And as is the tiny seed buried in the earth, such is the spirit within us. It is capable of receiving its resurrection here. It awaits its emancipation upon earth. It requires to be freed from the trammels of animal passion. The body is as necessary to it here, as the rootlets are necessary to the flower, but they should be kept in strict subordination to it. We should not reverse the beautiful processes of nature. We should not bestow all our attention on the roots and deliberately depress and destroy the beautiful blossom, the bright consummate flower. Yet this is precisely what we do. All page 26 our care, all our forethought, and all our affection are lavished on this perishable vehicle and envelope of the soul—on this machinery of bone, flesh, blood, muscle, and tissue, which will eventually be the prey of the worm and the victim of corruption. We live for it, in it, by it, through it. We believe—or profess to believe—that that which we neglect and despise is immortal; but all our actions belie our belief. There is nothing so dear to us as the objects and pursuits of animalism, nothing so far from us as the vivifying conviction that the spirit within us is eternal—never had a beginning and never can have an ending. Were it not so, should we live as we do? Consider how few and easily satisfied are our natural wants. Consider how—beyond their rational satisfaction—everything is productive of discontent, disappointment, and disease. Read the life or watch the existence of any one man who has lived for this world and for the body only, and upon whom fame and opulence have lavished all they could bestow, and tell me if he was happy. Many of us have probably—in the vicissitudes of our chequered lives—been familiar with comparative opulence and with comparative poverty, and, if so, must we not confess in our heart of hearts, that there were no enjoyments and that there has been no happiness, within the range of our personal experience comparable with those which lay within our reach when life was a hard struggle, and the holiday of to-day had to be purchased by the frugality, the forethought, and the self-denial of many yesterdays? Yes, believe it, there is no true happiness in this world but that which is wholly independent of the animal; and as it is absolutely certain that the happiness of the great hereafter will be incapable of enjoyment except by those out of whose natures the animal has been expelled, before they quitted this life—will be accessible, indeed, to none others—should we not strive, by the help of God and his holy angels, who are ever ready ever waiting and watching for the opportunity to assist us—to bring about the resurrection of the spirit from the grave of animalism, while we are inhabitants of the globe?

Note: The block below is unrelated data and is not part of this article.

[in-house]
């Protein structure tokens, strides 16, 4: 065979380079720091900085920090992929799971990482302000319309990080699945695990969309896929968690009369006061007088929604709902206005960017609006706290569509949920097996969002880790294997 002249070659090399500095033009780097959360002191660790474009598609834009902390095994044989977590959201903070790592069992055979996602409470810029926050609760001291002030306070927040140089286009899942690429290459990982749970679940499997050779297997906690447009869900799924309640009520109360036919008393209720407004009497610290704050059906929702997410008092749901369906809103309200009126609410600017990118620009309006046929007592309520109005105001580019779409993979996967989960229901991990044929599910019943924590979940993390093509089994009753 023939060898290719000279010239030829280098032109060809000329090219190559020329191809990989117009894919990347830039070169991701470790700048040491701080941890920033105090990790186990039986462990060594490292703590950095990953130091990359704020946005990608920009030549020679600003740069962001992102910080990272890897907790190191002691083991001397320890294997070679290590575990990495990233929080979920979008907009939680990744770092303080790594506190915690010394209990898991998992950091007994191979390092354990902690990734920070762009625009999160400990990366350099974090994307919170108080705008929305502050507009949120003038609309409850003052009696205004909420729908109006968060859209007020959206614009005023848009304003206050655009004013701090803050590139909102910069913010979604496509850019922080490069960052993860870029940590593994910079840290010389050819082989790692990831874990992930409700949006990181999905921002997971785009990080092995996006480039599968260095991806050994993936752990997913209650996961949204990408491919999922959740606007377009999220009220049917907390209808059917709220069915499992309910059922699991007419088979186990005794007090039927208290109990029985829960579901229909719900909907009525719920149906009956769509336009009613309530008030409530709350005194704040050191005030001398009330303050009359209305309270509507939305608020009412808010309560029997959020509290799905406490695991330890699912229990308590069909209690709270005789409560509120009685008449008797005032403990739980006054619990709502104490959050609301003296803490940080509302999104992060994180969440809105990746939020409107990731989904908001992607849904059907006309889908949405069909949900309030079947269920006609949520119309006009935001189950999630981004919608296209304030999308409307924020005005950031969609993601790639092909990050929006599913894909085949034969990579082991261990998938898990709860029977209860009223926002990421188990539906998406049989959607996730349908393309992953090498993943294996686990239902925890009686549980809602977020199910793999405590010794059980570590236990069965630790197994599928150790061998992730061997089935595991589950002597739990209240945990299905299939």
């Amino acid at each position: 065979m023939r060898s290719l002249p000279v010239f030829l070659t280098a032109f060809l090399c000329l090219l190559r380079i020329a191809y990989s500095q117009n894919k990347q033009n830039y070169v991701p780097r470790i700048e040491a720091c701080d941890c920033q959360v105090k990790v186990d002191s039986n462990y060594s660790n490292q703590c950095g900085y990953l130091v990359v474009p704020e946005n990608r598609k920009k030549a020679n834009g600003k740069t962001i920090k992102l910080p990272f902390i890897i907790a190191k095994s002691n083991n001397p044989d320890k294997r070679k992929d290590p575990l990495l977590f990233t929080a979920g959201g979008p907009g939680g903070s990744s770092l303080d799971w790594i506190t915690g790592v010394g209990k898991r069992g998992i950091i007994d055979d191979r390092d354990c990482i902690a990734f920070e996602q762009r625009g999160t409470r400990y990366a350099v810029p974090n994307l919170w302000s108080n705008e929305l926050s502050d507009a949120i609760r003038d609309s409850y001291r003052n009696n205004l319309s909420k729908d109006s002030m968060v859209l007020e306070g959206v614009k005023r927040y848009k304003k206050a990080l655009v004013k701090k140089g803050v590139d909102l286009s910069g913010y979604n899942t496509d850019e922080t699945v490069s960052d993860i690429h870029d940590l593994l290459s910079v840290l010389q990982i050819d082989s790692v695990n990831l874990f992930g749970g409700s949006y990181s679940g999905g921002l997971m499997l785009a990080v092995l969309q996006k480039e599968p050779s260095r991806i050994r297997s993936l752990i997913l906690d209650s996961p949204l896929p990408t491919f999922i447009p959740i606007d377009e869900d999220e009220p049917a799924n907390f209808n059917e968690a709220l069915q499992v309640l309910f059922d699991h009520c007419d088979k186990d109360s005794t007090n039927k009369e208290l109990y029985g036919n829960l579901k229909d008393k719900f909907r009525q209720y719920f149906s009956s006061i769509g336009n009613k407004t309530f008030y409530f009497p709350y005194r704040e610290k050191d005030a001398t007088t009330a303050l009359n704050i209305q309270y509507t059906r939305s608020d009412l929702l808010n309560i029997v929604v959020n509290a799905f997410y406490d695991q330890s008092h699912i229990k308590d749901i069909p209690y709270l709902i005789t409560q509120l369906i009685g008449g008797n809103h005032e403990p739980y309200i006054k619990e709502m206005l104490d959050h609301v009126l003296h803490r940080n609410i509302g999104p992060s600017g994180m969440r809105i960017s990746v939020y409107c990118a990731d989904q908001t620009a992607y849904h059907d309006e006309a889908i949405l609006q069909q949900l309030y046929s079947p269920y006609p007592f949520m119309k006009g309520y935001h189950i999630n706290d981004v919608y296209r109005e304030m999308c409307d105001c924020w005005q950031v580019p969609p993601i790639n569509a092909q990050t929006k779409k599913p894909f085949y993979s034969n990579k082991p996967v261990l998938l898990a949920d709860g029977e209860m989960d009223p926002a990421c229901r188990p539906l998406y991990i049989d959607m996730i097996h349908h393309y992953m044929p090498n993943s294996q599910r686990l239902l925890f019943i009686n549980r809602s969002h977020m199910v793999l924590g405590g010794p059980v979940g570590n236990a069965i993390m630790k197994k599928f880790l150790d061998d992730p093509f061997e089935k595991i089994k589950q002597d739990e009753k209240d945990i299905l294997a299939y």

For, looking beyond it, what awaits us? Penetrating the thin veil which separates the spiritual from the material, what do we see with the purified vision of faith and love! An endless ascension from sphere to sphere—a perpetual growth in knowledge and affection—a constant acquisition of new faculties—a boundless expansion of the horizon of observation and perception—a glorious and inspiring intercourse with the prophets and seers, the sages and philosophers, the poets and artists of all antiquity—the power to survey the entire field of mundane history from the moment when God, by a divine afflatus, created this little globe of ours, until the hour at which we were permitted to take our departure from it. And through the ages yet to come—which will be to us like those which have rolled away—a perpetual Now, we shall watch with the deepest interest and the tenderest solicitude, the progress of our race upon the earth. We shall be permitted, indeed, to instruct, to comfort, to counsel, and to guide them; and we shall be enabled to comprehend—though still in a finite degree—the eternal truth that God is love, and that as He is a Spirit, so he must be worshipped in spirit and in truth, world without end,